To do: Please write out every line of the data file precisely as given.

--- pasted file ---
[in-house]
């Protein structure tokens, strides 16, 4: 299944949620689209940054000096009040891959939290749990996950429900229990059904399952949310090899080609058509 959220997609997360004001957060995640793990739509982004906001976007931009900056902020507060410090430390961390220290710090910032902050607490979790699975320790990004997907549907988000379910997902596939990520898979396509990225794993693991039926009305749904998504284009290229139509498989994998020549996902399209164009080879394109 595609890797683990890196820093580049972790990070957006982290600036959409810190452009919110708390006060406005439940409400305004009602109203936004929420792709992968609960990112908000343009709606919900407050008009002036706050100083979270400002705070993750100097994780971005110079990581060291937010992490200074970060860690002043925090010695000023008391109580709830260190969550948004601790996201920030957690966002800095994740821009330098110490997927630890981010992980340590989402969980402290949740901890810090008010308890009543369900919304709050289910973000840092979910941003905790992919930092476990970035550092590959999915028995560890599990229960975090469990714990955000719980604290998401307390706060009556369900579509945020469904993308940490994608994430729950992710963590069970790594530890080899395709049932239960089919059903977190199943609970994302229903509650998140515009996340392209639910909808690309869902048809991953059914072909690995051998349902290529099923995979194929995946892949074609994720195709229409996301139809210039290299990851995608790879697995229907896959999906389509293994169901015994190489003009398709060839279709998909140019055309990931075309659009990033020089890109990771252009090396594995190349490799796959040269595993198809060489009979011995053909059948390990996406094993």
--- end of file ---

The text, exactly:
[in-house]
């Protein structure tokens, strides 16, 4: 299944949620689209940054000096009040891959939290749990996950429900229990059904399952949310090899080609058509 959220997609997360004001957060995640793990739509982004906001976007931009900056902020507060410090430390961390220290710090910032902050607490979790699975320790990004997907549907988000379910997902596939990520898979396509990225794993693991039926009305749904998504284009290229139509498989994998020549996902399209164009080879394109 595609890797683990890196820093580049972790990070957006982290600036959409810190452009919110708390006060406005439940409400305004009602109203936004929420792709992968609960990112908000343009709606919900407050008009002036706050100083979270400002705070993750100097994780971005110079990581060291937010992490200074970060860690002043925090010695000023008391109580709830260190969550948004601790996201920030957690966002800095994740821009330098110490997927630890981010992980340590989402969980402290949740901890810090008010308890009543369900919304709050289910973000840092979910941003905790992919930092476990970035550092590959999915028995560890599990229960975090469990714990955000719980604290998401307390706060009556369900579509945020469904993308940490994608994430729950992710963590069970790594530890080899395709049932239960089919059903977190199943609970994302229903509650998140515009996340392209639910909808690309869902048809991953059914072909690995051998349902290529099923995979194929995946892949074609994720195709229409996301139809210039290299990851995608790879697995229907896959999906389509293994169901015994190489003009398709060839279709998909140019055309990931075309659009990033020089890109990771252009090396594995190349490799796959040269595993198809060489009979011995053909059948390990996406094993």